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. Last Updated: 07/27/2016

LOVE AND DEATH: Clash of Cultures in 4 Acts

Act I: A Manhattan street. Spring. Evening. Enter IGOR and KSYUSHA, husband and wife, youngish, robust, Brooklyn residents since emigrating from Russia several years earlier. They meet up with ROBIN, their new acquaintance, a somewhat weary American visiting from Russia.

Ksyusha: Manhattan! Incredible. Remember, Robin, tonight you're completely in charge. You're like our tour guide. We don't know anything.

Robin: I don't actually live here.

Ksyusha: But you're opening up a whole new world for us! What street is this, for example?

Robin: This is Broadway.

Ksyusha: Igor, did you hear that?

Robin: How long did you say you've been living in New York?

Igor: Seven years.

Act II, Scene 1: A standard New York pub. Booth. Menus.

Ksyusha: Robin, this is great! You must come here all the time.

Robin: Well, no. I live in Russia.

Igor (muttering): There's nothing to eat here. What can I eat here?

Ksyusha: Robin, this is an amazing place, simply zdorovo. I love it!

(Pause.) Let's go to Brooklyn.

Act II, Scene 2: Same pub, same booth. Drinks.

Ksyusha: I'm glad we decided to stay in the city. It's an adventure! But you're our host, Robin. You should order for us.

Robin (warily): Um. OK. What sort of things do you like?

Ksyusha: I love almost everything. But there are some things that I can't stand at all. Things that make me sick.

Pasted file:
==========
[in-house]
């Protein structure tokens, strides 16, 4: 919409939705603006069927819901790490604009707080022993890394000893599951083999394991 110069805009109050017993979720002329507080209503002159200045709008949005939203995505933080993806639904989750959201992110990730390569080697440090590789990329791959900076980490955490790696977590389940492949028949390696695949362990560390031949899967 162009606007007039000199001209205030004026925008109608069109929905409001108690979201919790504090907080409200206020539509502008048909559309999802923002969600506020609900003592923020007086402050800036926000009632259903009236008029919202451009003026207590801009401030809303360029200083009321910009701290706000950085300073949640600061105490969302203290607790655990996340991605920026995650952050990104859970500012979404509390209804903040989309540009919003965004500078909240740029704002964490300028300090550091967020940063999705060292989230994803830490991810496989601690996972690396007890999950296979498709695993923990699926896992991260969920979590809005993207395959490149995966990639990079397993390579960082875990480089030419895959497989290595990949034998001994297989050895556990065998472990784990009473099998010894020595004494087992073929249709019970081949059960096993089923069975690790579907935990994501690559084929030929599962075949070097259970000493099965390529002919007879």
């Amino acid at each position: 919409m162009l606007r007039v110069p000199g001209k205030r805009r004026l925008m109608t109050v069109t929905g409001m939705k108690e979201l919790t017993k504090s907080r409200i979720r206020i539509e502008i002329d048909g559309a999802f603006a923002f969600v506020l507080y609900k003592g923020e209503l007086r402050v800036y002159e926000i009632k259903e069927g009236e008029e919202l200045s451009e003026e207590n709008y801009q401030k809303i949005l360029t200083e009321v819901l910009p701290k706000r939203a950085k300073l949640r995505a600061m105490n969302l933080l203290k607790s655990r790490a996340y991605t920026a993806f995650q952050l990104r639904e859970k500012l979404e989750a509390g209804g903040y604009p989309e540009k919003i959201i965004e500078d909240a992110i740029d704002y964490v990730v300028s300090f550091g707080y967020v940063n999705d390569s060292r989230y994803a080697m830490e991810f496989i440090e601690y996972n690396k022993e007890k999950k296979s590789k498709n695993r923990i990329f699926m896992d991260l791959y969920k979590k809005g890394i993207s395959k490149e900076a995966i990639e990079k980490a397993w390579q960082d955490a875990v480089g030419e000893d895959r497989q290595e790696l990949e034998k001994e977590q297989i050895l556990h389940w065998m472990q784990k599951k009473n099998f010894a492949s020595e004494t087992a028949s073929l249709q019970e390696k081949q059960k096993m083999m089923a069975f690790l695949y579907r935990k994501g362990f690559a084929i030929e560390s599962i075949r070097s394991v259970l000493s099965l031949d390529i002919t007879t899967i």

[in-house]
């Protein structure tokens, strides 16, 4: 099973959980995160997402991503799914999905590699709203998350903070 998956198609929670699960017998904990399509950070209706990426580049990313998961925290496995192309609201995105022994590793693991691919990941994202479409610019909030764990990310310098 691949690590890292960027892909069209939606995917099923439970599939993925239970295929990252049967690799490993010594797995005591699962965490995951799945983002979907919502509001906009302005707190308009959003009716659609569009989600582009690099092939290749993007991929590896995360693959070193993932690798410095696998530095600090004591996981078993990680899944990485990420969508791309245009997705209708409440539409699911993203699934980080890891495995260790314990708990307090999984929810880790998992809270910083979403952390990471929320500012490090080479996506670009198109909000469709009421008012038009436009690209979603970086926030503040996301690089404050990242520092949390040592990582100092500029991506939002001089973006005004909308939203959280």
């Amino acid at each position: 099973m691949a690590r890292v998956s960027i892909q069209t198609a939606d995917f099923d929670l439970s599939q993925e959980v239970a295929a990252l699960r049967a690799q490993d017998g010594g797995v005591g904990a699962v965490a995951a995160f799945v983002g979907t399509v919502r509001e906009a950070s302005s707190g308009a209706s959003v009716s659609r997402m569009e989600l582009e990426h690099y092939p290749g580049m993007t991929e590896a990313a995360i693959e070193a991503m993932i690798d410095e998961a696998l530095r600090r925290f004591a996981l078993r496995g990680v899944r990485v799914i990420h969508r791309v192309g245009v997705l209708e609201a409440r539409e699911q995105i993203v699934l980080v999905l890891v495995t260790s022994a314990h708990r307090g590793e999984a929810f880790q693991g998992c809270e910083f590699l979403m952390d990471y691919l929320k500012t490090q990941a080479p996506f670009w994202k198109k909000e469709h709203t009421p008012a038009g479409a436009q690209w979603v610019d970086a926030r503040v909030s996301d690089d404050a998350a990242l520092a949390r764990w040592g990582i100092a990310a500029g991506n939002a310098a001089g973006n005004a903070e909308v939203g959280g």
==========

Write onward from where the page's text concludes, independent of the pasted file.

Robin: Things like what?

Ksyusha: No, no, no. Whatever you order I'm sure will be wonderful. I'm not afraid. (Gestures at husband.) Igor isn't either.

Igor (dabbing at lap with napkin): This is the second gin and tonic you've knocked over tonight.

Ksyusha: Well, get me another one. Anyway, Robin, tomorrow we'll go to Brooklyn and then we'll order your food. But tonight we're in Manhattan. Tonight you're the boss.

Robin: In Manhattan, people usually order their own food.

Ksyusha: Remember, there are some things I really don't like. Try to guess what they are.

Act II, Scene 3: Pub. Booth. Ordered food going cold.

Igor: Look at Robin. So serious. Never smiling.

Robin (smiling): What's the matter, don't you like your food?

Ksyusha: It's delicious! But I'm not hungry. Why don't you tell us what you think about Russians?

Robin: Well, I think they're very ?

Ksyusha: Because it's a candy-coated world you live in. And we Russians are like crazy carpenters, stripping off that candy coat like varnish and leaving you Americans standing naked on the porch.

Robin: Your English is very good.

Act III: KSYUSHA has stepped outside; ROBIN and IGOR remain at the table.

Igor: You know, being married is very difficult. Ksyusha is my third wife.

Robin: How's it working out?

Igor: What can I say? It's not so bad. I can't really say I love her a lot.

Robin: That doesn't sound very romantic.

Igor: Marriage is more bad than good.

Robin: Then why keep doing it?

Igor: You have to keep trying. What am I going to do, live by myself?

Ksyusha: I'm back!

Igor: What happened, did you pass out in the bathroom?

Ksyusha: I was SMOKING. And now I'm ready for some of this incredible Manhattan food. Robin, order me something that I'll think is delicious.

Robin (feebly): Waitress ?


Act IV: Several hours later, still at pub. KSYUSHA polishing off grilled salmon. IGOR and ROBIN staring into distance.

Ksyusha: Robin, how much of this conversation tonight has been honest?

Robin: Uh ? all of it?

Ksyusha (smiling, vindicated): Wrong. I wouldn't even say 50 percent.

Robin (evenly): Really.

Ksyusha: I see you, with your candy-coated American smile. I know you don't mean half of what you say.

Robin: Before you said I wasn't smiling enough!

Ksyusha: Now she's getting mad! This is real! This I like!

Robin: Goodbye.